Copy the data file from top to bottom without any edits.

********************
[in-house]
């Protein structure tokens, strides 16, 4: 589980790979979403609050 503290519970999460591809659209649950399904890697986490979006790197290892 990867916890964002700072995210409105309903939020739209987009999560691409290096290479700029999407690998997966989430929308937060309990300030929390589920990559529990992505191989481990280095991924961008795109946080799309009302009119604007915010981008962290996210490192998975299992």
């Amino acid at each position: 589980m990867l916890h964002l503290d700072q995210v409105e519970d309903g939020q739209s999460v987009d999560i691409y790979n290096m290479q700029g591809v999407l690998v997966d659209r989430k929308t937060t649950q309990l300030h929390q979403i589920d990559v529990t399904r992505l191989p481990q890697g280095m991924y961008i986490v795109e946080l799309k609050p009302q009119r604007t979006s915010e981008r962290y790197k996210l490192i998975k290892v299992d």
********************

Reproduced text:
[in-house]
């Protein structure tokens, strides 16, 4: 589980790979979403609050 503290519970999460591809659209649950399904890697986490979006790197290892 990867916890964002700072995210409105309903939020739209987009999560691409290096290479700029999407690998997966989430929308937060309990300030929390589920990559529990992505191989481990280095991924961008795109946080799309009302009119604007915010981008962290996210490192998975299992």
């Amino acid at each position: 589980m990867l916890h964002l503290d700072q995210v409105e519970d309903g939020q739209s999460v987009d999560i691409y790979n290096m290479q700029g591809v999407l690998v997966d659209r989430k929308t937060t649950q309990l300030h929390q979403i589920d990559v529990t399904r992505l191989p481990q890697g280095m991924y961008i986490v795109e946080l799309k609050p009302q009119r604007t979006s915010e981008r962290y790197k996210l490192i998975k290892v299992d």